Bob Whitley, president of the U.S.
Tour Operators Association, said, "They're flamboyant. They're
Britney Spears. They're beer-chugging and limbo contests." He
paused, took a sip of wine, then continued. "We're Julie Andrews."
Whitley's "they" were
the cruise lines. His "we" were tour operators. Shortly before
Whitley offered this comparison, I had written -- not for the first
time -- that I thought it odd that tour operators appeared to be
losing the battle for travel agent mind-share to the cruise
industry, whose aggregate revenue was less than half that of the
tour industry. Whitley had asked to meet over lunch to give me his
perspective on the topic.
He didn't disagree
that the organized cruise industry, through CLIA, had an effective
marketing effort aimed at travel agents. "But do we want to run a
trade show like CLIA? I doubt it."
He said that a big
attraction at CLIA's industry show, Cruise3sixty, "is the ship
inspections. We don't have that luxury. We don't have the luxury of
an organization with 22,000 travel agent members. We can't give
away tours in contests like others can give away a seat on an
airplane or a hotel room or a cruise cabin.
"But am I happy with
our relationship with travel agents? Yes. We have great repeat
business from travel agents."
with my supposition that promoting tours as a product was an
apples-to-apples comparison to promoting cruises as a product.
There is likely more difference, he said, between any two tour
experiences than there is between any two cruises, because tour
products are more diversified.
"At a cruise show,
the product is a cruise ... a commodity. But the tour product,
well, there's escorted and there's FIT. It's the Galapagos. It's a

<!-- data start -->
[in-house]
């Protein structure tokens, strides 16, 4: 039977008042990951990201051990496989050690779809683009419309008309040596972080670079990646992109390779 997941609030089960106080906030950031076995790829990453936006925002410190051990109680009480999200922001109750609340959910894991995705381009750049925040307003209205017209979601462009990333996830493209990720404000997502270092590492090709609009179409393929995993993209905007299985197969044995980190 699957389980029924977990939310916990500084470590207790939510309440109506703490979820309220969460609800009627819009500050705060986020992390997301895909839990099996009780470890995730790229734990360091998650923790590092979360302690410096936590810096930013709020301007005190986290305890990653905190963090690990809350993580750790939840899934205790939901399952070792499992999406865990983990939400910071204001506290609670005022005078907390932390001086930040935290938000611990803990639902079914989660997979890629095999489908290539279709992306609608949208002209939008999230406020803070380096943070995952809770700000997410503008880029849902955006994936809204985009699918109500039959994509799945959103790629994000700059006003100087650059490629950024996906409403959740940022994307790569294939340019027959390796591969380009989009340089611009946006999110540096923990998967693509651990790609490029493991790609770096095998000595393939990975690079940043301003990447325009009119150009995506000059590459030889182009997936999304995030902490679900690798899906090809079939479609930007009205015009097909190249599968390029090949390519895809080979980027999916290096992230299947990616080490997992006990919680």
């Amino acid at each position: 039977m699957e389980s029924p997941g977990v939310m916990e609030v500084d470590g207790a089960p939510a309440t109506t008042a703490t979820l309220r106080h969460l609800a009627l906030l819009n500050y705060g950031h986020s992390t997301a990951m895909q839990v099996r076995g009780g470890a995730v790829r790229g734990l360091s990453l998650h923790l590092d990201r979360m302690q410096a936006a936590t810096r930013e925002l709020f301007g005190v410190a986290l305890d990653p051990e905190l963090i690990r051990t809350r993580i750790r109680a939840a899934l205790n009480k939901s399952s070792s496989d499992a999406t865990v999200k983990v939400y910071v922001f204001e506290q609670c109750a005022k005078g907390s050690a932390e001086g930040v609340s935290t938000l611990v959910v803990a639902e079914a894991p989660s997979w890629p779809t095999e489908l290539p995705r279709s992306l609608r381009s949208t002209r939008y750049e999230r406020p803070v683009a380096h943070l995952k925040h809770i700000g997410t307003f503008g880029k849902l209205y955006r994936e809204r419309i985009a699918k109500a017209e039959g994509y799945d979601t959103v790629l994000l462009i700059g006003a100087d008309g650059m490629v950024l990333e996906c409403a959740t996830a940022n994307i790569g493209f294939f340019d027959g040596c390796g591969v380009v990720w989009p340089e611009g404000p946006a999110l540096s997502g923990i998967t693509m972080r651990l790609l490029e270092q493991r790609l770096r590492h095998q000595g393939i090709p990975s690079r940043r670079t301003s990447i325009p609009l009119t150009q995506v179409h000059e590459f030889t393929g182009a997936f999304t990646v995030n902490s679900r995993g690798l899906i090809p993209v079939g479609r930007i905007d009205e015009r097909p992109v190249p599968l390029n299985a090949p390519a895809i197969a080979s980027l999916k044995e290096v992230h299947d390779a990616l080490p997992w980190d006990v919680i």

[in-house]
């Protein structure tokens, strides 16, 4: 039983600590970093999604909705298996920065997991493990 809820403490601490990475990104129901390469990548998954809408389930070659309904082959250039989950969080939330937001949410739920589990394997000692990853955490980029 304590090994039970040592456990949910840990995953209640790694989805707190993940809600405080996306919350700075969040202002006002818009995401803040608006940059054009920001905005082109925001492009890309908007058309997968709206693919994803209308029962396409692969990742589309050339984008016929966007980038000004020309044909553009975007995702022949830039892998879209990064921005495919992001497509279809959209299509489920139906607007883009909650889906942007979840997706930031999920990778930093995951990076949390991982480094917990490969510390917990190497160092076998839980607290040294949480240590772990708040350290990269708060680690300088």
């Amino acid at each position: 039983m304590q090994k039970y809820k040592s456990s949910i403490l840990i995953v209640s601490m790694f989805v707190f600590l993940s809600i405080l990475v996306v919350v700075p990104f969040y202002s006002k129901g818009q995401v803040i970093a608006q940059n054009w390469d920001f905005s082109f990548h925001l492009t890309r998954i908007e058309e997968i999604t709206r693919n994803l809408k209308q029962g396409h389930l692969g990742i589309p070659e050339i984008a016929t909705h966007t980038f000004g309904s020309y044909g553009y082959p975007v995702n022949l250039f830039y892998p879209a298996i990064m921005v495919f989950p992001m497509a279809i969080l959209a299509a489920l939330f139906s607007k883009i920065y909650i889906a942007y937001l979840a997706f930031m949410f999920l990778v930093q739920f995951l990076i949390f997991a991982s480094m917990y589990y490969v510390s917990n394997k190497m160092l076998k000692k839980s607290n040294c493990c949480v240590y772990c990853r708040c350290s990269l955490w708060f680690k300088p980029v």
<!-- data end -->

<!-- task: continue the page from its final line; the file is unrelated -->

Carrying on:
walking tour of Ireland. It's heli-skiing. It's riverboat cruising.
You can't really do one marketing program that covers white-water
rafting, vineyard tours and dive packages.
"And there are really
three types of tour operators," he continued. "There are the large
regional and national operators, about 350 of them, who sell
through travel agents. They are USTOA's focus. There's the
mom-and-pops, about 2,000 of them, selling primarily in their
hometown. And there are the ones focused on their ethnic
communities, packagers for the most part. On the other hand, there
are only about 20 cruise lines, only three major corporations
really, and of those, two are dominant."
While pointing out
the complexities in the tour segment and how it can't be fairly
compared to cruises, Whitley nonetheless found it hard to resist
making comparisons about the advantages of selling tours over
"Terry Dale and I get
along great," he said of CLIA's president and CEO. "I don't want to
do a PR battle, one against the other. But there are some
advantages for travel agents who sell tours. On a tour, the travel
agent makes commissions on the types of things that would be shore
excursions on a cruise. Air, too, of course. But there's enough
business for both of us, especially with baby boomers."
When I again brought
up the topic of marketing tours more aggressively to agents,
Whitley replied that given the challenges posed by the complexities
and diversification of tour products, they had simply chosen a
different marketing path from CLIA's.
$200,000 for marketing. We decided to spend it on PR, aimed at
consumers. Our marketing focus is to tell consumers to take a
packaged vacation and to buy it from a travel agent. With the
weakness of the dollar, they can save 40% over doing it themselves,
and they'll know up front how much the vacation will
I accepted that the
diversity of the tour industry was a disadvantage, but nothing
Whitley said had really convinced me that tours could not be
promoted more aggressively in a cohesive and coherent way by his
organization, similar to CLIA's effort. When I heard the budget
number of $200,000, though, I had to ask: Can't a $28 billion
industry segment come up with more than that to promote
"Consider that our
margins are about 1% to 3%," Whitley said.
Ahhhh. Say no more,
Bob. Given that the cruise industry's operating margin averages
better than 19%, the fact that the tour industry has twice the
sales volume of cruising is suddenly irrelevant. In terms of
available cash for marketing, the cruise lines begin with a pile of
cash that's approximately five times larger. The two efforts are
not apples-to-apples; they're the cruise ship's apple to the tour
industry's bunch of grapes.
I sat down to that
lunch wondering why an industry segment appeared to be dwarfed in a
marketing battle against a segment half its size. As dessert
arrived, I finally understood.